Like most Americans, the life of 26-year-old Michael Miggans has been turned somewhat sideways due to the coronavirus pandemic, not only putting a halt on his career as an on-ice official, but disrupting routine life as a husband and father.
Since mid-March, Miggans and his 2-year-old daughter, Maison, have been staying with his in-laws about 10 minutes away from his home in Hurst, Texas, a city that is about 25 miles west of Dallas. The reason? His wife, 26-year-old Madison, is a nurse in the labor and delivery unit at Baylor Scott & White Medical Center in Grapevine, Texas.
While Madison Miggans has yet to be reassigned to handle COVID-19 cases — although there have been a couple come through her department — she has isolated herself to protect her family. As her husband and daughter have taken refuge with her parents in Grapevine, the Miggans house has become a home for her and two other nurses, one of whom is Madison’s sister.
“Change is tough in general. And uncertainty is tough,” Michael said. “But I think you start living it and you get used to it, and it almost becomes second nature. And at the end of the day, we're just looking out for [Maison]. That's, that's really all that matters. So we, me and my wife, can sacrifice seeing each other a little less if we know for a fact that means our child's safe. So I think that's kind of the biggest thing that pushes us through this. It's not easy by any means. No one says anything's easy in the current situation, but you just make the best of it every day we can.”
The Migganses stay connected, with Madison, via FaceTime, often reading a bedtime story to Maison, who is just beginning to talk and sing. Michael helps keep Maison busy by watching “Sesame Street” and “Peppa Pig,” and singing songs from those TV shows. The family also has dinner together at least once a week in the in-laws’ yard, making sure to practice all safety precautions, including social distancing.
“I give her all the attention that I can and that she deserves,” Michael says of Maison. “I mean, right now the stay-at-home father, I'm not reffing hockey, I have no obligation to be anywhere. So 100 percent of my attention is on her all day long, which is great. ... I've gotten more dad time than I ever imagined I ever could and I'm realistically very thankful for it.”
Miggans hasn’t put hockey totally out of his mind. He was recently named the 2019-20 winner of the Ben Allison Award, which goes to an official in the USA Hockey Junior Officiating Development Program who represents great character on and off the ice.
“This is arguably the greatest thing that's ever happened to me in my officiating career,” said Miggans, whose two great friends Bobby Esposito (2018-19) and Riley Yerkovich (2017-18) have also won the award. “It's such a great award. I wish I knew Ben Allison [who died in 2015 at age 20] because I've heard just incredible stories about him. But the award itself is voted on by referees who are full time in this program and even being nominated for that was a huge honor and for my peers that think of me as high as they did first off was shocking. I didn't even think I would get nominated let alone win.”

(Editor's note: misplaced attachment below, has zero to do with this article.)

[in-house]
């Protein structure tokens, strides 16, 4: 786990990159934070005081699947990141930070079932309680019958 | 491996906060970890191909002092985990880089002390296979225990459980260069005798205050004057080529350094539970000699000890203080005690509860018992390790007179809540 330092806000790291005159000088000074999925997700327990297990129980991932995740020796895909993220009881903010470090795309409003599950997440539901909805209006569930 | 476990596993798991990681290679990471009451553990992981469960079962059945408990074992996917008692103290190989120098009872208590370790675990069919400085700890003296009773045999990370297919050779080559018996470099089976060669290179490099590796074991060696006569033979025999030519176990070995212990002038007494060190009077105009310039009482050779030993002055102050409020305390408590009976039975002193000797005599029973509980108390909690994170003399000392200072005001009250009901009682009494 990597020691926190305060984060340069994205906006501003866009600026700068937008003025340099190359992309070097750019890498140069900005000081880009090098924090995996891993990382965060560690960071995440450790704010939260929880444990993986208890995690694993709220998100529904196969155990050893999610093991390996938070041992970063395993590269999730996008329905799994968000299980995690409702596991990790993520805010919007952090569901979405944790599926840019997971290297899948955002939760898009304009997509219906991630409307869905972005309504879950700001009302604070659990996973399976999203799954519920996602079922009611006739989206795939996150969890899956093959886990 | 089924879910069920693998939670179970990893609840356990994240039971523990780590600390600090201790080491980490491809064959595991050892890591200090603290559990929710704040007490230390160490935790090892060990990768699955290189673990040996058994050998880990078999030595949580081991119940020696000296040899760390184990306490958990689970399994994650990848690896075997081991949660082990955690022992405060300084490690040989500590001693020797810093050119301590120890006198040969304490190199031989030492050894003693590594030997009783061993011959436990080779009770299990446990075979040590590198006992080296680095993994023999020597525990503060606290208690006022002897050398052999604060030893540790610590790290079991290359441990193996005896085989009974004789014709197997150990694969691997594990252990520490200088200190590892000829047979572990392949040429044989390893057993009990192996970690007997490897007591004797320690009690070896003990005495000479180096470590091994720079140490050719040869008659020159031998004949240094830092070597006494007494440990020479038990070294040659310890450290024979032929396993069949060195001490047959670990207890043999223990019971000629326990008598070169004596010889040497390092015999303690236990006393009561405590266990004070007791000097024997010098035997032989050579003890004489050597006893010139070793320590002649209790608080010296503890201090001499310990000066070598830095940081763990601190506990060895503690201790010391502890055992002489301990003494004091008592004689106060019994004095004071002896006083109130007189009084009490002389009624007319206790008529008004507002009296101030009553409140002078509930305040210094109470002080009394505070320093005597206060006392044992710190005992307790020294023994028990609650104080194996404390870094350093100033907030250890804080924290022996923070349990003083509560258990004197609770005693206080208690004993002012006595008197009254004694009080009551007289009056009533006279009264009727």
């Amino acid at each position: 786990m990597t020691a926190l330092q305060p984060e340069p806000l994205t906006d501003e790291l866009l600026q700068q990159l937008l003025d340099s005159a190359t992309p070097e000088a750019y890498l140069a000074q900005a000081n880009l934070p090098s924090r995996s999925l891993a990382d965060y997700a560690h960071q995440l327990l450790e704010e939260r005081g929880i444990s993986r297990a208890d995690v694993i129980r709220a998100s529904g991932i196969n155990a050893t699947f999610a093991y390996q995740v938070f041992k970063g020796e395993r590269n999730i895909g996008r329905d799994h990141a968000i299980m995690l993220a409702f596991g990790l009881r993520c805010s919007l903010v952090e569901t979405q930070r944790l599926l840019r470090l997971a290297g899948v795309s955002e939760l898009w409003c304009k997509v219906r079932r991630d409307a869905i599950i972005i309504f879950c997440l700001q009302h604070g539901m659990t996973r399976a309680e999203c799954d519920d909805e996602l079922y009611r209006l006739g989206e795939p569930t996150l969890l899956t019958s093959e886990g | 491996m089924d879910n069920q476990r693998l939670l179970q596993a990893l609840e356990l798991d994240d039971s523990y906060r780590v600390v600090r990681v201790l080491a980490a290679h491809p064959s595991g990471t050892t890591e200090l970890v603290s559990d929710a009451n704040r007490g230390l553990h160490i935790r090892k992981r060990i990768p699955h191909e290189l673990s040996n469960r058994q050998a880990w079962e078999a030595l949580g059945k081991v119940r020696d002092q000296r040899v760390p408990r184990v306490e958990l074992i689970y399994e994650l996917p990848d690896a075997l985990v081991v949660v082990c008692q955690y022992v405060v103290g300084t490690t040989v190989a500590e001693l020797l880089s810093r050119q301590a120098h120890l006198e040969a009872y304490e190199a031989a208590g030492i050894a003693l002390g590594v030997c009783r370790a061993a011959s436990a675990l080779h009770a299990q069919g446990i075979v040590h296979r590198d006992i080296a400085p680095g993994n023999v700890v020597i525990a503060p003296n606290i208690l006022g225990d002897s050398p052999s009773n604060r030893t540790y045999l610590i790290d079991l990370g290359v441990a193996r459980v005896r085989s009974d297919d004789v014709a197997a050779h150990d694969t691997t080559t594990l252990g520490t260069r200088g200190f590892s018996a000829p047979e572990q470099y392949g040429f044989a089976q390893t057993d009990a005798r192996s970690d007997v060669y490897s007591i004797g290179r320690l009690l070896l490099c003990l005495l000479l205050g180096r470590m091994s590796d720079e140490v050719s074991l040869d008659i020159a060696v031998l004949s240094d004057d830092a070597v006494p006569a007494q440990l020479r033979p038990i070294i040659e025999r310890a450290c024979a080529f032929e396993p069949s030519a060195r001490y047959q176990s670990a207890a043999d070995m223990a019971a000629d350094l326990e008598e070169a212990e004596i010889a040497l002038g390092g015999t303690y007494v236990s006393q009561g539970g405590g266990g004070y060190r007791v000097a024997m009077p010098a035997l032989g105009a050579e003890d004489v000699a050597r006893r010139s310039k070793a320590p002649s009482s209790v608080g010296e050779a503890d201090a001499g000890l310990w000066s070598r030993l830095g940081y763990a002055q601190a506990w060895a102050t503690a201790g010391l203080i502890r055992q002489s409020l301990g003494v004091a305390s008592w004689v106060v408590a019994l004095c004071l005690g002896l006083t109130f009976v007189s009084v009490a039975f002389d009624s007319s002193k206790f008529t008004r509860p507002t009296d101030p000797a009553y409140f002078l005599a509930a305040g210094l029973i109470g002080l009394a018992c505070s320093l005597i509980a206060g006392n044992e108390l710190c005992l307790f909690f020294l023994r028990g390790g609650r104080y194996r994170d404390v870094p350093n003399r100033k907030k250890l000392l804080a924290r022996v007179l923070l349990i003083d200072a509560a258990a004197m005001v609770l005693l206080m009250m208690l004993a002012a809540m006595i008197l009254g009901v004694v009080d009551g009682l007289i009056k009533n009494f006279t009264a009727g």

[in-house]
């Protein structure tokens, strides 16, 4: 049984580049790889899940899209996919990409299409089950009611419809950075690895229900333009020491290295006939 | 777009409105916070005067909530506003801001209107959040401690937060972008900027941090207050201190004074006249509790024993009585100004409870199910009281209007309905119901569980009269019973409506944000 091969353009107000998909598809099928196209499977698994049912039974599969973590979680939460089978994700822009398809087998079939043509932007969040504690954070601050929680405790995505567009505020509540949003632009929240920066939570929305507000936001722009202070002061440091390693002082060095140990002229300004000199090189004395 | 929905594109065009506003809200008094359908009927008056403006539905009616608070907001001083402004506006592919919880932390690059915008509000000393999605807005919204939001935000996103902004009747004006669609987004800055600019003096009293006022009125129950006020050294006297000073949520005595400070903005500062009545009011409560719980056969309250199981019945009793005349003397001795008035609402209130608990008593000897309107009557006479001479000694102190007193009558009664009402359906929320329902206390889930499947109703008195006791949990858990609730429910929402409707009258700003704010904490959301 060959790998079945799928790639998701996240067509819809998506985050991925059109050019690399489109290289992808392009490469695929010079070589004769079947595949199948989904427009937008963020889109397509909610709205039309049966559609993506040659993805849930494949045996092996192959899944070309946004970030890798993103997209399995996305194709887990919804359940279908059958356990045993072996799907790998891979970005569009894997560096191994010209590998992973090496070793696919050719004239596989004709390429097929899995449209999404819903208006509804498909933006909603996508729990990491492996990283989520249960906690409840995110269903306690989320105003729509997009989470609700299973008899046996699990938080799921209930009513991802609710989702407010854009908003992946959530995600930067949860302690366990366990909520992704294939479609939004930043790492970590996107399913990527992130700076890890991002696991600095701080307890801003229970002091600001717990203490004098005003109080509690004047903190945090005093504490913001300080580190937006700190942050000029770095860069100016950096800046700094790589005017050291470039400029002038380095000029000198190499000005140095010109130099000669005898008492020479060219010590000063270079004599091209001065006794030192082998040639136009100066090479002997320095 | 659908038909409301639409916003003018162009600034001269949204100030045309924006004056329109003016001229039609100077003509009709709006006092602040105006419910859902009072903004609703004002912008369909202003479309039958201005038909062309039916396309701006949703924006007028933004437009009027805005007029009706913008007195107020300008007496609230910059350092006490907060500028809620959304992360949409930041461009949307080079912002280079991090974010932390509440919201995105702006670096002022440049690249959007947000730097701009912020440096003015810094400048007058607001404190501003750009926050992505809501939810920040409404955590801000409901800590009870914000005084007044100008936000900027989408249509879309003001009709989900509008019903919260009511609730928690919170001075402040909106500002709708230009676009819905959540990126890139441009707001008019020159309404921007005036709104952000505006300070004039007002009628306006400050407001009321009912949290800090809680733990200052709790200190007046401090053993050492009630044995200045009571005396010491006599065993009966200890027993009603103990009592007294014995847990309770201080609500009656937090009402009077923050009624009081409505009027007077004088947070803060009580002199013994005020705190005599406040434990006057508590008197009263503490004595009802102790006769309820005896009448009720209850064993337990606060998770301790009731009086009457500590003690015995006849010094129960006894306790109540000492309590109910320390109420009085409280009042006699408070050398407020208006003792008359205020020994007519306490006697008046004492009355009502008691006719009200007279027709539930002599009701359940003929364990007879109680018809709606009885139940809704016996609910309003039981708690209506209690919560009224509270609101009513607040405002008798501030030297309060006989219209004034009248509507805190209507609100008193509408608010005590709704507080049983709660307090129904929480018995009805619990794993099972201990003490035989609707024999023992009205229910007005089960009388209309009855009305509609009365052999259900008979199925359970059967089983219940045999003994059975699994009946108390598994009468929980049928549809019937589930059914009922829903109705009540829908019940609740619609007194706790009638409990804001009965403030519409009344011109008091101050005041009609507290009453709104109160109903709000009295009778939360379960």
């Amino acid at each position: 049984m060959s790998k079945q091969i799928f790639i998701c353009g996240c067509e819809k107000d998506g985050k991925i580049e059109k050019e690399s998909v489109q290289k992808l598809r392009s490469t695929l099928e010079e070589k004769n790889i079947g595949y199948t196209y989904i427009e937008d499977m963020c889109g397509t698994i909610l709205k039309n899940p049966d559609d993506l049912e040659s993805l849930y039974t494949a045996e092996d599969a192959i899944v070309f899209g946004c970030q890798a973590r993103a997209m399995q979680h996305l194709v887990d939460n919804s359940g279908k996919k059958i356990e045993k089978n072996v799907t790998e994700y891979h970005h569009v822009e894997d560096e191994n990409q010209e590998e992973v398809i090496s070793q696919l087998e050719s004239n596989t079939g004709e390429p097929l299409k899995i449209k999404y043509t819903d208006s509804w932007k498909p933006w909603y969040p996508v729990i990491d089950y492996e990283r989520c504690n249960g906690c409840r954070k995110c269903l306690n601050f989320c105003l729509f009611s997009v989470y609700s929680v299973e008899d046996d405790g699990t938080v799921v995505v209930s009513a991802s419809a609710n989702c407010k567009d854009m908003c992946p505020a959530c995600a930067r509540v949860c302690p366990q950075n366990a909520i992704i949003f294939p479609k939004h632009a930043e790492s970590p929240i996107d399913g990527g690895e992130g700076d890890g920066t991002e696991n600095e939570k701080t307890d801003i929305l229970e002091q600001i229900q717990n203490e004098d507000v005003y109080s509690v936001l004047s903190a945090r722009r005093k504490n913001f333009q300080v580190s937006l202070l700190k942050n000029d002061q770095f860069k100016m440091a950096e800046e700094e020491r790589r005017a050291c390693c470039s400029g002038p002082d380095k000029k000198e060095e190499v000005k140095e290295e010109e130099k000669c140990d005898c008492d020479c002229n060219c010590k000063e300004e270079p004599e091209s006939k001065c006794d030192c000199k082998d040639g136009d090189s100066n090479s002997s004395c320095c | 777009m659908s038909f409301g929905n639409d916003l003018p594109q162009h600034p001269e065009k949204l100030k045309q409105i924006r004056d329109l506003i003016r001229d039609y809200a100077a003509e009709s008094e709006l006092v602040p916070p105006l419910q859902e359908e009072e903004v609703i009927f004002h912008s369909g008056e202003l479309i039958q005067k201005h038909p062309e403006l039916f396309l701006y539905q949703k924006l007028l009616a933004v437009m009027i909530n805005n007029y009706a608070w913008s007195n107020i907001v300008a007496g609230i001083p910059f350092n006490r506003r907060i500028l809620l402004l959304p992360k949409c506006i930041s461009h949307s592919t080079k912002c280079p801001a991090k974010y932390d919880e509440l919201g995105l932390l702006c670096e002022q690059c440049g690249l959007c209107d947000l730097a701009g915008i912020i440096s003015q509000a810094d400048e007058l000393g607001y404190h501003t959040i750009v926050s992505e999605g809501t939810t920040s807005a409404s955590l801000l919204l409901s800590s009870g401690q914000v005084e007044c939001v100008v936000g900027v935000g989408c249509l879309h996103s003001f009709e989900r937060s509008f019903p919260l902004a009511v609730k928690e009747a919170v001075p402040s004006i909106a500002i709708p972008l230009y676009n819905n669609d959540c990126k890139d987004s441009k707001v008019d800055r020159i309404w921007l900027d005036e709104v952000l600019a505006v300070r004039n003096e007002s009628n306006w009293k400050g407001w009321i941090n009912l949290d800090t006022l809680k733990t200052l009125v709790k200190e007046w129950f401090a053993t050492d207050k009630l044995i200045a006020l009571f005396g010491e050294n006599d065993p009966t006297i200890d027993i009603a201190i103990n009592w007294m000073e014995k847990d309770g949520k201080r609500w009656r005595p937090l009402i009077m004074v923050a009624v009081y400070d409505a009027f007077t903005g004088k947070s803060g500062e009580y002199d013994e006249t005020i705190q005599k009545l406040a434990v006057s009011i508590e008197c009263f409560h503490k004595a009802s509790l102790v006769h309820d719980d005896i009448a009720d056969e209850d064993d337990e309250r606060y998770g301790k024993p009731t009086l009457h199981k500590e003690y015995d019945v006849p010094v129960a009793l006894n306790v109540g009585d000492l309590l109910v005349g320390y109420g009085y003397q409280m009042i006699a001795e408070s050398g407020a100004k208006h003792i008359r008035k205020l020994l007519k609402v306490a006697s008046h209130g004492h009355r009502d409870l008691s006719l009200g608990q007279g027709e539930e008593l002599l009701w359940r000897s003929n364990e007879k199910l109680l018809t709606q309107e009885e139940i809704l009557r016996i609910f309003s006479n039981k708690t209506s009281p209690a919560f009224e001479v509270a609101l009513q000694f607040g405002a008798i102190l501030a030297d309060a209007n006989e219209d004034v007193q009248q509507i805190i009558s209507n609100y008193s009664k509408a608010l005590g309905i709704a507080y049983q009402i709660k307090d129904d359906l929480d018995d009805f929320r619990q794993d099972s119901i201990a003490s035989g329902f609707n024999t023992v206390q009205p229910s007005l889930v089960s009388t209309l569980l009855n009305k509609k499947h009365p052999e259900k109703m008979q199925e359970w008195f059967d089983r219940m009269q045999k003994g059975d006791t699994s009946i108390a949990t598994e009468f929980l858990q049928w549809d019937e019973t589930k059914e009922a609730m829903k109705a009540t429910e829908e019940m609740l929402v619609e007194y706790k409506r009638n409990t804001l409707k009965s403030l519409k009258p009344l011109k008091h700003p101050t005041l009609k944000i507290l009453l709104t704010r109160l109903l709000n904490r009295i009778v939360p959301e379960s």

Miggans, who played hockey in high school and also in college on the club team at Texas-Arlington, is often off traveling, calling games — many times with Esposito or Yerkovich — in the ECHL, the AHL and the NAHL. To keep in shape as he awaits a resumption of hockey, he takes advantage of Maison’s nap time to get in a morning bike ride and an afternoon workout, including weightlifting, plyometrics and yoga.
Balancing his workouts with taking care of Maison and being separated from Madison all while living with his in-laws has made Miggans very appreciative of what his wife did while she worked and took care of their daughter as he was crisscrossing the country for hockey.
Once the pandemic settles down to a point where the couple feel safe with all three back under the same roof again, Miggans will be taking care of a few more details around the house.
“I'm definitely going to tell her thank you a lot more," Miggans said with an appreciative laugh. "I got it all down now, being a dad is second nature and I think what it comes down to is help. The majority of the time, it's just one of us taking care of the kid. It's either I'm at home and she's pulling nights at the hospital or she's at home and I'm in whatever state around the country reffing hockey. And so the more time we spend together after this is all over I think that's the best way to help.
“... There's cleaning dirty dishes in the sink, folding laundry that she's left in the dryer, washing her scrubs that are sitting on the floor. Anything, anything I could do to help her I absolutely will. Because I know now what she goes through all of the time.”
Story from Red Line Editorial, Inc.